“It’s not frozen, but it’s still cold,” Barhoom tells TIME of the relationship with Tehran. “That doesn’t mean it’s going to continue cold forever.”

Nothing is forever, but time is not on Hamas’ side. The streets of Gaza are dark and awash in sewage, the Strip’s power grid strangled and pumping stations flooding as a consequences of Egypt shutting down hundreds of the smuggling tunnels that a senior Hamas official calls “the artery of survival.” Egypt’s action had the twin effect of severing the flow of cheap diesel and leaving Hamas cash poor from the loss of taxes it no longer collected on goods coming through tunnels.

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“They are entitled to do this,” says tunnel worker Ahmed Salem, 25,  referring to the Egyptians. “They are entitled to defend their country. Hamas is the one who is responsible for this.”

For what? “Weapons,” Salem says. ”And the people who go through the tunnels to Egypt and kill their soldiers. Yes, it happens.”

Hamas came to power in Gaza by winning 2006 legislative elections for the Strip and the West Bank, an outcome that surprised even its leaders. The secular Fateh party had been favored, but a potent backlash against its corruption and general ineffectiveness – Fateh split its own vote by running multiple candidates for the same slot – put Hamas in the role of governing. After months of maneuvering by both parties, Israel and Washington, the contest turned violent, as Hamas kicked Fateh out of Gaza. Palestinian politics has been divided by both ideology and geography: Fateh remains in control of the about 2.5 million Palestinians living on the West Bank. And in Gaza, Hamas struggles to reconcile its commitment to militancy – its onetime signature weapon, the suicide bombings, has been replaced by rockets fired randomly into Israeli population centers — with the practicalities of governance.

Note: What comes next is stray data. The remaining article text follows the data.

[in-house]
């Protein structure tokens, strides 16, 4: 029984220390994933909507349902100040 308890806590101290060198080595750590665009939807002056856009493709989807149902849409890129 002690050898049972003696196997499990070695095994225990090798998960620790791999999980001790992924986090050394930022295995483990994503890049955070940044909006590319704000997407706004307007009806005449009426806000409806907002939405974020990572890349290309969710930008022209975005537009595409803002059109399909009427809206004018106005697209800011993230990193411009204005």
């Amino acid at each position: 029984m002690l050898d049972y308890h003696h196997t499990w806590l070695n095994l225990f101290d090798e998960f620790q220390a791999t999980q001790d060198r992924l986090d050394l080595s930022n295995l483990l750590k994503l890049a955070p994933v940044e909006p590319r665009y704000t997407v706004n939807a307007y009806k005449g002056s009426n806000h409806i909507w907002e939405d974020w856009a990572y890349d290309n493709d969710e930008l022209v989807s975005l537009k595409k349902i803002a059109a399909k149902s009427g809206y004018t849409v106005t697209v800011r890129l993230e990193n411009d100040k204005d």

In the afterglow of last November’s fighting, the group briefly appeared to have found the formula. At the time, a poll by the well-regarded Palestinian Center for Policy and Survey Research based in Ramallah showed Hamas’ Ismail Haniyeh would have beaten Fateh’s Mahmoud Abbas for president of the Palestinian Authority, the executive position Abbas won in 2006. But Hamas has faded in every poll since, and today stands as isolated as it has been in years.